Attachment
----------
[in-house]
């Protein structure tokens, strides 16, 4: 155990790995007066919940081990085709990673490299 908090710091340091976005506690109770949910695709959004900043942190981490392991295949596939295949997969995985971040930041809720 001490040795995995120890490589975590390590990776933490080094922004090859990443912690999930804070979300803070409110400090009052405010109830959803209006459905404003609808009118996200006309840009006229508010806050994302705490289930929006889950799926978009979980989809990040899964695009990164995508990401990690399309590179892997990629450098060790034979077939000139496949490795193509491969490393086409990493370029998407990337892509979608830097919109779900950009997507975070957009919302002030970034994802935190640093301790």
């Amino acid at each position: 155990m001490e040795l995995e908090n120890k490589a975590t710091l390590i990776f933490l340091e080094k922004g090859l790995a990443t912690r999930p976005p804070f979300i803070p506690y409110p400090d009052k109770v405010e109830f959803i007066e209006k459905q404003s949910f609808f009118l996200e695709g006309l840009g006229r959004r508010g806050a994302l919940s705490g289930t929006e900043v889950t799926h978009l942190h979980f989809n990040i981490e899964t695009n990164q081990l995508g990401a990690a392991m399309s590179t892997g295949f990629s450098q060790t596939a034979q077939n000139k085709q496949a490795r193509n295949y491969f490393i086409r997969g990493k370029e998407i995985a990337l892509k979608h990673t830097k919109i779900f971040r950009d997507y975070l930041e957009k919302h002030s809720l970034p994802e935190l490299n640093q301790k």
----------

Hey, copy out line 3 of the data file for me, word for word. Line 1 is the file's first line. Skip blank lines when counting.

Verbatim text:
């Amino acid at each position: 155990m001490e040795l995995e908090n120890k490589a975590t710091l390590i990776f933490l340091e080094k922004g090859l790995a990443t912690r999930p976005p804070f979300i803070p506690y409110p400090d009052k109770v405010e109830f959803i007066e209006k459905q404003s949910f609808f009118l996200e695709g006309l840009g006229r959004r508010g806050a994302l919940s705490g289930t929006e900043v889950t799926h978009l942190h979980f989809n990040i981490e899964t695009n990164q081990l995508g990401a990690a392991m399309s590179t892997g295949f990629s450098q060790t596939a034979q077939n000139k085709q496949a490795r193509n295949y491969f490393i086409r997969g990493k370029e998407i995985a990337l892509k979608h990673t830097k919109i779900f971040r950009d997507y975070l930041e957009k919302h002030s809720l970034p994802e935190l490299n640093q301790k």